at Trondheim Rock Festival 2008, Second Edition, July 22, 2008

Authors: Andreas Nergård and Kristian Nergård

July 22nd was the date Iron Maiden was to headline the second day of Trondheim Rock Festival in Trondheim, Norway. The first day took part over a month earlier with Judas Priest as headliner, but where only 4000 showed up to see the Metal Gods, 23,000 came to see Iron Maiden. That number made Iron Maiden’s first show ever in Trondheim the biggest concert the city has ever seen. Trondheim Rock Festival has turned out to be one of the most significant reasons why Trondheim is the number one Rock City of Norway. It would be a night to remember, but before Maiden rocked Lerkendal Stadion, it was time to be warmed up by Avenged Sevenfold and Lauren Harris.

Lauren Harris

Lauren Harris is, as you may have guessed, Steve Harris’ daughter. There are, however, no traces of her old man in the music she plays. Her musical style is a crossover between PowerPop and good old fashioned 80s styled Blues Rock. As the first warm-up, Lauren Harris and her band played a total of six songs, all from her debut album Calm Before The Storm (2008). Songs like “Like It Or Not” and “Steal Your Fire” are both good songs that are reminiscent of 80s Rock N’ Roll with a twist of something new, but unfortunately miss Harris’ voice was a bit monotone and plain, and she was unable to light a spark in the crowd like a good warm-up act should.

There was a nostalgic feeling coming from the music and the band’s appearance. The bass player, Randy Gregg, looks like a complete clone of Mötley Crüe’s Nikki Sixx from the Dr. Feelgood era. There was nothing wrong with his stage performance, as he kept running around all the time, rocking hard. Her backing band consists of solid musicians with years of experience, and they proved that they’re hired for a reason in spite of the sound problems that continued throughout the night. During their short set, the guitar fell out during a solo, you could only hear the cymbals and hi-hat from the drum section, and the bass sounded only like a rumble. However, Guitarist Richie Faulkner turned out to be the most impressive part about Lauren Harris and her band. He played some really cool and melodic solos that showed both skills and innovation, and it was a thrill to listen to him in spite of the huge amount of feedback that the sound crew was unable to kill.

Avenged Sevenfold

Next was American Heavy Metal/Metalcore band Avenged Sevenfold. These guys were far more experienced than young miss Harris and knew how to get the crowd in the right mood for Rock and Metal. The band will have kept it going for ten years next year and they recently released their fourth album Avenged Sevenfold (2007).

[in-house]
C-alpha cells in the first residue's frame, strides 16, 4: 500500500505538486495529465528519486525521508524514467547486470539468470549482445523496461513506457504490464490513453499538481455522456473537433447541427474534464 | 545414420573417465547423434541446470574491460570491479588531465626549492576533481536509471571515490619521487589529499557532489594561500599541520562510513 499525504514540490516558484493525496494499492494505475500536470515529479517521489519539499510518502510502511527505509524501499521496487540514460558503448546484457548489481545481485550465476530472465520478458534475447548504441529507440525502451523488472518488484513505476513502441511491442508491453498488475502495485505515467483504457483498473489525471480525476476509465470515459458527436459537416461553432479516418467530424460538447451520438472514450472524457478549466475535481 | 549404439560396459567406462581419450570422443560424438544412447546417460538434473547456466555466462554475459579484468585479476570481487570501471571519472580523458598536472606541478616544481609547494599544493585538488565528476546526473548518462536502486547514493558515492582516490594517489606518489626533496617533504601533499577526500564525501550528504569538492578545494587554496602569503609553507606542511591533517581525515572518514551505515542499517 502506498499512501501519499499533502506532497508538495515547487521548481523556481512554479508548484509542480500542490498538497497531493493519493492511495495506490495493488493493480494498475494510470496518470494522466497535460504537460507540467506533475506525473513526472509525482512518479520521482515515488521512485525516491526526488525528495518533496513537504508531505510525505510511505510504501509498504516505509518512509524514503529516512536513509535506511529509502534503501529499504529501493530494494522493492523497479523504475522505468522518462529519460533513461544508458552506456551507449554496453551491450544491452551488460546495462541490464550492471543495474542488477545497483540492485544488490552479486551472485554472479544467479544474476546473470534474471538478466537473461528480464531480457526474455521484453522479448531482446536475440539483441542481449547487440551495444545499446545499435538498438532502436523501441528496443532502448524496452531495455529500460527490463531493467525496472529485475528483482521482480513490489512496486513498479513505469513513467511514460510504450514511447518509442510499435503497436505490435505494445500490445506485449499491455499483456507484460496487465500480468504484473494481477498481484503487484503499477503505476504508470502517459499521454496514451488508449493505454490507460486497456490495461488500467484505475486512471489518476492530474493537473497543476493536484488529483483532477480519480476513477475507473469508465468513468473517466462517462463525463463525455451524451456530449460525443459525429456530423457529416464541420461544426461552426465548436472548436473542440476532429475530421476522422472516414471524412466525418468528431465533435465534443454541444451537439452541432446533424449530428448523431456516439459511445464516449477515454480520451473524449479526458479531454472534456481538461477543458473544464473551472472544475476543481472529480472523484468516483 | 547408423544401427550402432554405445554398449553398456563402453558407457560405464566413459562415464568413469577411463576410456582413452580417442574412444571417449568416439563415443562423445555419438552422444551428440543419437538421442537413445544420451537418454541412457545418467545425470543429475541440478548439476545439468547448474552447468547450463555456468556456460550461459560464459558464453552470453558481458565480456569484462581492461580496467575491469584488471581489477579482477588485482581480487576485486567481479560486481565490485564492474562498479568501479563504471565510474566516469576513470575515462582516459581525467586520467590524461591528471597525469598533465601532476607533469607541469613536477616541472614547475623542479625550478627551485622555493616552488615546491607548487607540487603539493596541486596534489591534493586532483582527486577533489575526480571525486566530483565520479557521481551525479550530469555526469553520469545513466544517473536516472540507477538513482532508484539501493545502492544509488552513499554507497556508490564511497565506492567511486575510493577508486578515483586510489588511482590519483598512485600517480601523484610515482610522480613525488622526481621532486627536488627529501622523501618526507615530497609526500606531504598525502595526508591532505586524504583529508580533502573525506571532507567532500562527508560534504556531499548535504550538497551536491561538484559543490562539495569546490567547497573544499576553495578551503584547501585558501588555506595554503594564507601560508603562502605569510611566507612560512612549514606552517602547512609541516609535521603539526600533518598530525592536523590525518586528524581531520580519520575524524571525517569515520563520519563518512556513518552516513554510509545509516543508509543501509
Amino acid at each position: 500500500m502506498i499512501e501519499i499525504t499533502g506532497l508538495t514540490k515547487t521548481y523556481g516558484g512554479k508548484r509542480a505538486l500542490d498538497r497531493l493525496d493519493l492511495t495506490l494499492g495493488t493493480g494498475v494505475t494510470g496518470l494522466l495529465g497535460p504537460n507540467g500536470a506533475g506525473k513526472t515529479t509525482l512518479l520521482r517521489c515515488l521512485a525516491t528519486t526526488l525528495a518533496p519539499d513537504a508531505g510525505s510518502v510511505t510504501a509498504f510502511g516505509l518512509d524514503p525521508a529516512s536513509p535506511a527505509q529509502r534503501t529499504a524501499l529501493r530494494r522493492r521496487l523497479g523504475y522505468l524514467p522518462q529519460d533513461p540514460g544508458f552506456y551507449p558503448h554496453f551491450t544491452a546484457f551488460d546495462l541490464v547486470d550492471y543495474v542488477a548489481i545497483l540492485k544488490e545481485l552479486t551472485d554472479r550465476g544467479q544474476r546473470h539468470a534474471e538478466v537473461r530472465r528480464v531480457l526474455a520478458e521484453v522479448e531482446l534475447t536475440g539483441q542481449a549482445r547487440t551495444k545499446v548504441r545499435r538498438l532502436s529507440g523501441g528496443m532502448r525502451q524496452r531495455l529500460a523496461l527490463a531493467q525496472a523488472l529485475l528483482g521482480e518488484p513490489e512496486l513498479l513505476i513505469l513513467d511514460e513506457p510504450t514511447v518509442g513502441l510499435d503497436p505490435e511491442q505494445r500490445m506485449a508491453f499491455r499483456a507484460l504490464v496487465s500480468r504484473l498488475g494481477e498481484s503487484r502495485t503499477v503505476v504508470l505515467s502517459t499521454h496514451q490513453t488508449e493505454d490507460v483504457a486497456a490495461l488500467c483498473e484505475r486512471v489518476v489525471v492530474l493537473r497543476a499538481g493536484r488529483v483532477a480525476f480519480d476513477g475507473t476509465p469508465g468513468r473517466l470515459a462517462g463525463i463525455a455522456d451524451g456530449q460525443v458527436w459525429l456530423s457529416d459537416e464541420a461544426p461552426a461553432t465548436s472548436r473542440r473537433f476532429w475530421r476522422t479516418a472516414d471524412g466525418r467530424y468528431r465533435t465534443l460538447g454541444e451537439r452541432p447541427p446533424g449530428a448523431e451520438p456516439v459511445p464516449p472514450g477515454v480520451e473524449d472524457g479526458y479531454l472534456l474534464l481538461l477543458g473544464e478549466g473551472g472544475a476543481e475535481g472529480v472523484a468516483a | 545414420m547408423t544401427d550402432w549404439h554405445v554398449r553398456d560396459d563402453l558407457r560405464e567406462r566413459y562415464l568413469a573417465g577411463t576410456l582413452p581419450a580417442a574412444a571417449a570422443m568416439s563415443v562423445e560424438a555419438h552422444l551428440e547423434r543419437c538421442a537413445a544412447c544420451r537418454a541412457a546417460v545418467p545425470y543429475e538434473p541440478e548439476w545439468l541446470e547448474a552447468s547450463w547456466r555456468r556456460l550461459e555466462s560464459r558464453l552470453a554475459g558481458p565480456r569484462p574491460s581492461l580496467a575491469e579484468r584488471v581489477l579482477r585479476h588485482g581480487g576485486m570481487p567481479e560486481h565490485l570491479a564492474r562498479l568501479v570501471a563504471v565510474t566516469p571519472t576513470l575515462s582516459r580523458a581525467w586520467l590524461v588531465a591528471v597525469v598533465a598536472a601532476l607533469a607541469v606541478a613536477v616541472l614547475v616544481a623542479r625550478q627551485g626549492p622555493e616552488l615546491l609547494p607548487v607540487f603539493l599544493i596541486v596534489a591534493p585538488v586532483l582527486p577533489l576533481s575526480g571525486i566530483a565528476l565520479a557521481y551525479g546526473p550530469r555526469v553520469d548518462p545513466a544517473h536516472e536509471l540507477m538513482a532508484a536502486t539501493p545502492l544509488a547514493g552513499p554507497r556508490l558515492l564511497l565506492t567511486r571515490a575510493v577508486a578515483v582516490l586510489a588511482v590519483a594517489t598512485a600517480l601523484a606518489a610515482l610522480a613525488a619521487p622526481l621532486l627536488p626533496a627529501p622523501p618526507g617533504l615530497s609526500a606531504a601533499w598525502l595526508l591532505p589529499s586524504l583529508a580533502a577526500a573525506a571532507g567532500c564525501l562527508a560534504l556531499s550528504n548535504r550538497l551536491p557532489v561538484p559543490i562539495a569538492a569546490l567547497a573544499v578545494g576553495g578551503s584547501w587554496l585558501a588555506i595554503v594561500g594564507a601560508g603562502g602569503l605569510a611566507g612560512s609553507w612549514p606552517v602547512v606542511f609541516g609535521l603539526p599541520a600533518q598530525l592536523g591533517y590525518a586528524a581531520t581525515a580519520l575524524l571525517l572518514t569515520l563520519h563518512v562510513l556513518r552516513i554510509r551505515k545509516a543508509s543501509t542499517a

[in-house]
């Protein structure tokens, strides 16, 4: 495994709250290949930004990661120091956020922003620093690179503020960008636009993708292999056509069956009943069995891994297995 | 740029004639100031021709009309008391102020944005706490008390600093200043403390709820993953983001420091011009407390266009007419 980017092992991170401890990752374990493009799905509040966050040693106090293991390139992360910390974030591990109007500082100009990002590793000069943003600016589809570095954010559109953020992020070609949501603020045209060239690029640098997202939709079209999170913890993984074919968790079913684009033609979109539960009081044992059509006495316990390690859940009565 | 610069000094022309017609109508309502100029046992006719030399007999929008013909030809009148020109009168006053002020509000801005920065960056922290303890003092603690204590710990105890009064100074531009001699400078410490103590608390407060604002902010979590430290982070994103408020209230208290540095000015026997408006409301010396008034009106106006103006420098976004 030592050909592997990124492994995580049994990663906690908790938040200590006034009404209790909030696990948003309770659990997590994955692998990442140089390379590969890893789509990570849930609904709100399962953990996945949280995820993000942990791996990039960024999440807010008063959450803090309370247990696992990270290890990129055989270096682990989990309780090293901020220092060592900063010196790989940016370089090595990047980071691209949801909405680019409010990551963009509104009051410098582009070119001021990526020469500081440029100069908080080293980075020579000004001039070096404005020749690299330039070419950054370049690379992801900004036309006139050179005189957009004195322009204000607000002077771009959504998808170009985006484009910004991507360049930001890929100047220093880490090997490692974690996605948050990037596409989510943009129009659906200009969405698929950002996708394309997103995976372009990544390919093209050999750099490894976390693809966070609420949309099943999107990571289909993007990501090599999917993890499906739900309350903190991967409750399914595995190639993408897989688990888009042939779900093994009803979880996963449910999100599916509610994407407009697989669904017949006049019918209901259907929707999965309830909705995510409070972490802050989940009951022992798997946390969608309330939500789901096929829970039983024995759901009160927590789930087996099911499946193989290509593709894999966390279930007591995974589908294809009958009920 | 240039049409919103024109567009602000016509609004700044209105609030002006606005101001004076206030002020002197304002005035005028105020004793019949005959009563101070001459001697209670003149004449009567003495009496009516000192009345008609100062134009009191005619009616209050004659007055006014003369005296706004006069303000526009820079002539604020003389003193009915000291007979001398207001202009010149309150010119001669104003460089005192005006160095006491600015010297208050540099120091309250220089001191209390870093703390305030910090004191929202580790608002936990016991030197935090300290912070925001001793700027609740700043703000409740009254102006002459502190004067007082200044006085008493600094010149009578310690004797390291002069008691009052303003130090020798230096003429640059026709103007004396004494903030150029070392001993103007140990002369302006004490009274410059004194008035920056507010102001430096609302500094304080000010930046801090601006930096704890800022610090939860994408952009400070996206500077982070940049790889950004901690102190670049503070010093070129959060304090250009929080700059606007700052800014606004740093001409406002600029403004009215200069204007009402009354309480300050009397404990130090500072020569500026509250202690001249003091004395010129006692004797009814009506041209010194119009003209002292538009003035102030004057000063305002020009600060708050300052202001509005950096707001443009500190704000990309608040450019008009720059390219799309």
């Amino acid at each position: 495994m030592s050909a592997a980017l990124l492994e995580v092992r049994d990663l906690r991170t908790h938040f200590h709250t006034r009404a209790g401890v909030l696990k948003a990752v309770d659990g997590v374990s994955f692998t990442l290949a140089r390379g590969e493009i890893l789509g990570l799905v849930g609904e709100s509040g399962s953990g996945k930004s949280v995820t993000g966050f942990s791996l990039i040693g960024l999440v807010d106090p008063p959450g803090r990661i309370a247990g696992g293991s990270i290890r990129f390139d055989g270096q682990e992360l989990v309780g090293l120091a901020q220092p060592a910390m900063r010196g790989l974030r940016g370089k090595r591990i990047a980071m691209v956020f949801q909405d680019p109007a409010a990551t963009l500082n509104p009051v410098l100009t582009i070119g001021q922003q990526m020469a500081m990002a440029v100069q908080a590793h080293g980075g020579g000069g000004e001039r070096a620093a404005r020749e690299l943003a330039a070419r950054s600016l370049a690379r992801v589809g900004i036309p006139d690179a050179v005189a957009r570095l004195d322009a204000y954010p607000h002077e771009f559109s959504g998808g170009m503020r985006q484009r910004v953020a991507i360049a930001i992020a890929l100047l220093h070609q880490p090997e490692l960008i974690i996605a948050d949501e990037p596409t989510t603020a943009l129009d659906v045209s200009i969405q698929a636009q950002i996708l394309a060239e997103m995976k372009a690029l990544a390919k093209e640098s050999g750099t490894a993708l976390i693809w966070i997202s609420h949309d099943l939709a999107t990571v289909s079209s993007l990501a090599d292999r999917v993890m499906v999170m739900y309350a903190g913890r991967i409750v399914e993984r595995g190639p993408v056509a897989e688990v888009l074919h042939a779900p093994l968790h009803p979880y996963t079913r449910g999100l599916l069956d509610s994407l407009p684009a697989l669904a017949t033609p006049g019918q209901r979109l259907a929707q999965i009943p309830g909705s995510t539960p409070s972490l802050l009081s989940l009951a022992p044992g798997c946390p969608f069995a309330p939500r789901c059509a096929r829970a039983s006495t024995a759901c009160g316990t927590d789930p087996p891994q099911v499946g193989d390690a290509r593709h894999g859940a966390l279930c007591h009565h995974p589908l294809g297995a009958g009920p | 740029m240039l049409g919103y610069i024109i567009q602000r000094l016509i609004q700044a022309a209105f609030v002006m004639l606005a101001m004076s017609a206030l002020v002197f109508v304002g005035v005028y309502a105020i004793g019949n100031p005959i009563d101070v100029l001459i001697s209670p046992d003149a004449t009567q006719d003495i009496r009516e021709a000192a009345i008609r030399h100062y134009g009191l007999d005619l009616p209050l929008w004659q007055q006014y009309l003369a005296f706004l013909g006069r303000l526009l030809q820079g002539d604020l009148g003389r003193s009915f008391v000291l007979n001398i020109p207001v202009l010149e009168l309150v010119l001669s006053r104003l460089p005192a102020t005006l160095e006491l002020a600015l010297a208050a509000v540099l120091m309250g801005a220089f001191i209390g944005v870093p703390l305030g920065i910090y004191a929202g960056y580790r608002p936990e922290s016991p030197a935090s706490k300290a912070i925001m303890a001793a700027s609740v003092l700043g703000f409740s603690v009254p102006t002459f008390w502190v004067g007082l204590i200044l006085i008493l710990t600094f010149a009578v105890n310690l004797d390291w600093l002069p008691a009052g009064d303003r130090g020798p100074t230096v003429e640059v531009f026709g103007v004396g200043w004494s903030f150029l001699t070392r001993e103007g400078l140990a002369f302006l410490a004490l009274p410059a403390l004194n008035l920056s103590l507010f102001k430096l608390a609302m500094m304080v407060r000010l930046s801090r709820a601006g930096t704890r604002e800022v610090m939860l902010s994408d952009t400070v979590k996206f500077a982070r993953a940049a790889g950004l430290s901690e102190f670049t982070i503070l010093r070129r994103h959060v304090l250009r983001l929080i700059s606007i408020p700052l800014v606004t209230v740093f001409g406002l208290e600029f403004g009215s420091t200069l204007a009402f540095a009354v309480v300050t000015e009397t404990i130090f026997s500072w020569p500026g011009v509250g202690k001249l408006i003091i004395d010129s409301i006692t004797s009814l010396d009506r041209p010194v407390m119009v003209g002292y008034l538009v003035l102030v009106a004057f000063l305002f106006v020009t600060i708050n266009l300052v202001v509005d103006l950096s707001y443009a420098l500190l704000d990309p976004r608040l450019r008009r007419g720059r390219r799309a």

Drummer “The Rev” entered the stage at the same time as the organ intro for “Critical Acclaim,” from the already mentioned Avenged Sevenfold album, started. Then the rest of the band entered and the majestic twin guitar intro started. It’s easy to hear that they are inspired by Iron Maiden, because twin guitars seem to be a common part of their music. From the twin guitar intro, they went on to the crazy scream part that really kickstarts the song. Despite the fact that there were a noticeable number of Avenged Sevenfold fans among the audience; the band knew who the crowd was there to see. As the band started playing the intro to Iron Maiden’s “Flash Of The Blade,” vocalist M. Shadows shouted “No, no, no, the next band will play that!” The band was awesome despite that the sound was horrible. The bass sounded like a rumble here too and the cymbals from the drum section and the vocals dominated the “soundscape,” which really does a number on your ears.

In the middle of their set vocalist M. Shadows started reading t-shirts and banners the fans had in the front and he suddenly said “Fuck me, Bruce? You better show that to Bruce when he gets here.” It must be said that M. Shadows did a tremendous job onstage. His singing was flawless and he was all over the stage, making sure that everyone in the crowd knew what kind of band was on. “The Rev” had some vocal parts too. His high-pitched vocal parts on album sounds great, but he missed the notes totally in the live setting and it sounded just awful. Avenged Sevenfold played a lot of great songs, mostly from their latest self-titled effort. The hit single “Almost Easy” was highly welcomed among their followers, as well as by those that didn’t know them that well. Songs like “Scream” and “Gunslinger” were also played, both from the latest album. The highlight from their show was another new song entitled “Afterlife,” which contains some awesome riffs and melodies. There wasn’t much attention paid to the older stuff, the opener from their break-through album City Of Evil “Beast And The Harlot” was one of the few old songs that were played.

Iron Maiden